According to the United States Census Bureau, the CDP has a total area of 11.6 square miles (30 km), of which, 11.5 square miles (30 km2) of it is land and 0.1 square miles (0.26 km) of it (1.13%) is water.
Orangevale is primarily rolling hills near the base of the Sierra Nevada Foothills.
The 2010 United States Census reported that Orangevale had a population of 33,960. The population density was 2,915.9 inhabitants per square mile (1,125.8/km2). The racial makeup of Orangevale was 27,881 (80.9%) White, 543 (0.1%) African American, 848 (2.5%) Asian, 924 (2.7%) from Two or More Races, 309 (0.9%) Native American, 91 (0.3%) Native Hawaiian or Other Pacific Islander, and 3,324 (9.6%) Hispanic or Latino.
The Census reported that 33,742 people (99.4% of the population) lived in households, 115 (0.3%) lived in non-institutionalized group quarters, and 103 (0.3%) were institutionalized.
There were 12,816 households, out of which 4,277 (33.4%) had children under the age of 18 living in them, 6,900 (53.8%) were opposite-sex married couples living together, 1,473 (11.5%) had a female householder with no husband present, 717 (5.6%) had a male householder with no wife present. There were 761 (5.9%) unmarried opposite-sex partnerships, and 80 (0.6%) same-sex married couples or partnerships. 2,832 households (22.1%) were made up of individuals, and 1,094 (8.5%) had someone living alone who was 65 years of age or older. The average household size was 2.63. There were 9,090 families (70.9% of all households); the average family size was 3.07.
The population was spread out, with 7,785 people (22.9%) under the age of 18, 2,877 people (8.5%) aged 18 to 24, 8,296 people (24.4%) aged 25 to 44, 10,479 people (30.9%) aged 45 to 64, and 4,523 people (13.3%) who were 65 years of age or older. The median age was 40.7 years. For every 100 females, there were 97.4 males. For every 100 females age 18 and over, there were 94.5 males.
There were 13,583 housing units at an average density of 1,166.3 per square mile (450.3/km), of which 9,414 (73.5%) were owner-occupied, and 3,402 (26.5%) were occupied by renters. The homeowner vacancy rate was 1.8%; the rental vacancy rate was 7.9%. 25,032 people (73.7% of the population) lived in owner-occupied housing units and 8,710 people (25.6%) lived in rental housing units.
As of the census of 2000, there were 26,705 people, 9,856 households, and 7,116 families residing in the CDP. The population density was 2,663.5 inhabitants per square mile (1,028.4/km2). There were 10,098 housing units at an average density of 1,007.2 per square mile (388.9/km). The racial makeup of the CDP was 89.52% White, 1.13% African American, 1.04% Native American, 2.46% Asian, 0.19% Pacific Islander, 1.69% from other races, and 3.99% from two or more races. Hispanic or Latino of any race were 6.80% of the population.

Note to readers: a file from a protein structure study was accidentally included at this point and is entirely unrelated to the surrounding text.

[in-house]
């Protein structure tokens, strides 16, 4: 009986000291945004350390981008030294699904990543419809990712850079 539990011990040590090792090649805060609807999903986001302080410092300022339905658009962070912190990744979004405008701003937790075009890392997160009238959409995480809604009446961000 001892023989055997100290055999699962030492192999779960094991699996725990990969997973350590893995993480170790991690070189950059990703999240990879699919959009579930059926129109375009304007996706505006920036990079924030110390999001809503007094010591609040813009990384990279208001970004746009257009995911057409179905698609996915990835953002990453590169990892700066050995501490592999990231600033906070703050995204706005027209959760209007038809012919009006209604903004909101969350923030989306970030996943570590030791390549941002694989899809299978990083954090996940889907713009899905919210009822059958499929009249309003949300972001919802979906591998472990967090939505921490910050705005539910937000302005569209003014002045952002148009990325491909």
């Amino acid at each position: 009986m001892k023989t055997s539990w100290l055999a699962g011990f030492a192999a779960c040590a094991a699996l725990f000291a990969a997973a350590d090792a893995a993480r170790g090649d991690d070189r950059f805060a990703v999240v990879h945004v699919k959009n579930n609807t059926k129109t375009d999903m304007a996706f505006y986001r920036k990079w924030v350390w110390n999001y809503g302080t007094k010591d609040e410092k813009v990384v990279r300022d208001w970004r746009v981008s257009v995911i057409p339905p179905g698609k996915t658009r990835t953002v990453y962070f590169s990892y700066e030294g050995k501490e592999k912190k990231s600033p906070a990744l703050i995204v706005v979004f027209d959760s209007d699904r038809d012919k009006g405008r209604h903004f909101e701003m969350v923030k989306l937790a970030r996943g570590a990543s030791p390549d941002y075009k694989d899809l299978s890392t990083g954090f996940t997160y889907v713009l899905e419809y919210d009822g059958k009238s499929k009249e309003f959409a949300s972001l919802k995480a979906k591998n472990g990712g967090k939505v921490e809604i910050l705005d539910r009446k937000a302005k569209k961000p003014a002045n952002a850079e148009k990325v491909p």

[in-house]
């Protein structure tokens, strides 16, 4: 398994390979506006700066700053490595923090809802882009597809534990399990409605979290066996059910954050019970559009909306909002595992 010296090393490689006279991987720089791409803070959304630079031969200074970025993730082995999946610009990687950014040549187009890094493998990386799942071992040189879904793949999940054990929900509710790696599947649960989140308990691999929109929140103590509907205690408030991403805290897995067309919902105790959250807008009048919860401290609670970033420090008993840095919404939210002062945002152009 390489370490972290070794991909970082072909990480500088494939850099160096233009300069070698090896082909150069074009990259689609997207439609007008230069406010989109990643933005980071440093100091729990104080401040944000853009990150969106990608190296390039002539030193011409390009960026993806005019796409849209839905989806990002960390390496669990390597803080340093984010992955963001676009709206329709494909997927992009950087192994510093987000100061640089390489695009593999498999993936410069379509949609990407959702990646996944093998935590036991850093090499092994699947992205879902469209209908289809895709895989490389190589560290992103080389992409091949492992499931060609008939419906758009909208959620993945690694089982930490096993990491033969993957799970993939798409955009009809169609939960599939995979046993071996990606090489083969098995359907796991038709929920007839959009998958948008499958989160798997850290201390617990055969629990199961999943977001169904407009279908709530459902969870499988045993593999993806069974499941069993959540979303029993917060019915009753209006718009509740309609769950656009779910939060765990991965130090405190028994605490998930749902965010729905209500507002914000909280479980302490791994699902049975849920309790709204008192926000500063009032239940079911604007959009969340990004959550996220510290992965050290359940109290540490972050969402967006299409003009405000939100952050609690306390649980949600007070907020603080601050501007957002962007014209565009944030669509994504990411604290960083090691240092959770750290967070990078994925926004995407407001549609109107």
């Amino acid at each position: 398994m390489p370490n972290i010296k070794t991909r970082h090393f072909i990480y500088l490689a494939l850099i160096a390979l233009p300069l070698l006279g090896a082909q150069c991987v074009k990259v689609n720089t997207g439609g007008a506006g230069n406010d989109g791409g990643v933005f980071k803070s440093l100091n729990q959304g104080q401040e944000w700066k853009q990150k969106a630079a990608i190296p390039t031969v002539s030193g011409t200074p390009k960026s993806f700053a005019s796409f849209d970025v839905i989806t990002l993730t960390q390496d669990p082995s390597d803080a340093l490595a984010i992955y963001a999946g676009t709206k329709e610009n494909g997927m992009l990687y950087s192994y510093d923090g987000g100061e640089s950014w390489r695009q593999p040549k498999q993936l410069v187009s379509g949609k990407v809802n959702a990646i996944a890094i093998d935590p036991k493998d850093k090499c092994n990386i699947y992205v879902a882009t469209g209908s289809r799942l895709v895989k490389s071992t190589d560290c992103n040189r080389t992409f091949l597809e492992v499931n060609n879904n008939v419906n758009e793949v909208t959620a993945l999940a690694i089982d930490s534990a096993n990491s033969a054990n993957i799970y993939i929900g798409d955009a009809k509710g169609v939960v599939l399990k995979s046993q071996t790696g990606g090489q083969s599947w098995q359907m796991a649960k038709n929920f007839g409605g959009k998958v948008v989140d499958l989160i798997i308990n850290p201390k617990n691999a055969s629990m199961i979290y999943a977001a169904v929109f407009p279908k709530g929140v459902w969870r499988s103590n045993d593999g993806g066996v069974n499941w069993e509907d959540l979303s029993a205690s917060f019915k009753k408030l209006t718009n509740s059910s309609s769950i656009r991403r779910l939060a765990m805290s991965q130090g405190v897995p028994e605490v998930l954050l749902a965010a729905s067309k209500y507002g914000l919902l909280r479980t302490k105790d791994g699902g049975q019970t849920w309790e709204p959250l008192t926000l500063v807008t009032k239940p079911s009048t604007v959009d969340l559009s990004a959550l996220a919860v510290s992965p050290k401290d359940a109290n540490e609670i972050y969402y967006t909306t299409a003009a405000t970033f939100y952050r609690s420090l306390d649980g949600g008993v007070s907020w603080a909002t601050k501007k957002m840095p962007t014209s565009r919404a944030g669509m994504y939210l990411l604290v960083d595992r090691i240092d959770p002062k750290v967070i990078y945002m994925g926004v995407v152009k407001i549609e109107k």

There were 9,856 households, out of which 34.6% had children under the age of 18 living with them, 55.3% were married couples living together, 11.5% had a female householder with no husband present, and 27.8% were non-families. 21.0% of all households were made up of individuals, and 7.1% had someone living alone who was 65 years of age or older. The average household size was 2.67 and the average family size was 3.09.
In the CDP, the population was spread out, with 26.6% under the age of 18, 8.1% from 18 to 24, 29.1% from 25 to 44, 24.4% from 45 to 64, and 11.8% who were 65 years of age or older. The median age was 37 years. For every 100 females, there were 97.7 males. For every 100 females age 18 and over, there were 95.0 males.
The median income for a household in the CDP was $53,371, and the median income for a family was $60,822. Males had a median income of $43,712 versus $31,510 for females. The per capita income for the CDP was $24,658. About 5.1% of families and 6.9% of the population were below the poverty line, including 7.5% of those under age 18 and 4.0% of those age 65 or over.
In the state legislature, Orangevale is in the 1st Senate District, represented by Republican Brian Dahle, and is in California's 6th Assembly District, represented by Republican Kevin Kiley.
Federally, Orangevale is in California's 7th congressional district, represented by Democrat Doris Matsui.
Originally Orange Vale Colony, the community began as part of the 1844 Rancho San Juan Mexican land grant. The area was rural and home to numerous orange groves. Oak trees (remnants of which can be seen in the Orangevale Park) were common, as were trails made by Maidu Native Americans many years before. In addition to orange groves, several olive orchards were also once in the area, and some original trees can still be found along Chestnut, Orangevale, Main, and Walnut Avenues.
Public schools in Orangevale are under the jurisdiction of the San Juan Unified School District.
Elementary schools include Trajan Fundamental Elementary, Green Oaks Fundamental Elementary, Oakview Elementary, Pershing Elementary, Twin Lakes Elementary, and Ottomon Elementary. Orangevale is served by two junior highs; Louis Pasteur and Andrew Carnegie. Casa Roble Fundamental High School is the primary high school for the area, with some southern Orangevale residents attending Bella Vista in nearby Fair Oaks.
Orangevale can be reached from the following freeway exits:
Interstate 80: Greenback Lane (Exit 98, 6 miles east of the exit), Sierra College Boulevard (Exit 109, 9 miles south of the exit)
U.S. Route 50: Hazel Avenue (Exit 21, 3 miles north of the exit)
Public transportation is provided by the Sacramento Regional Transit. One local route (Route 24) is available Mondays to Fridays from Sunrise Mall in Citrus Heights. One express bus (Route 109) is available only Mondays to Fridays travels directly to Downtown Sacramento via U.S. Route 50. These routes follow the commute direction to Sacramento in the morning, and vice versa in the afternoon. The closest light rail stations are the Historic Folsom station (3 miles) and Hazel station (4 miles).
In addition, Folsom Stage Lines of Folsom takes passengers from the Sacramento Regional Transit's Historic Folsom light rail station to a bus stop that serves Route 24 of Sacramento Regional Transit.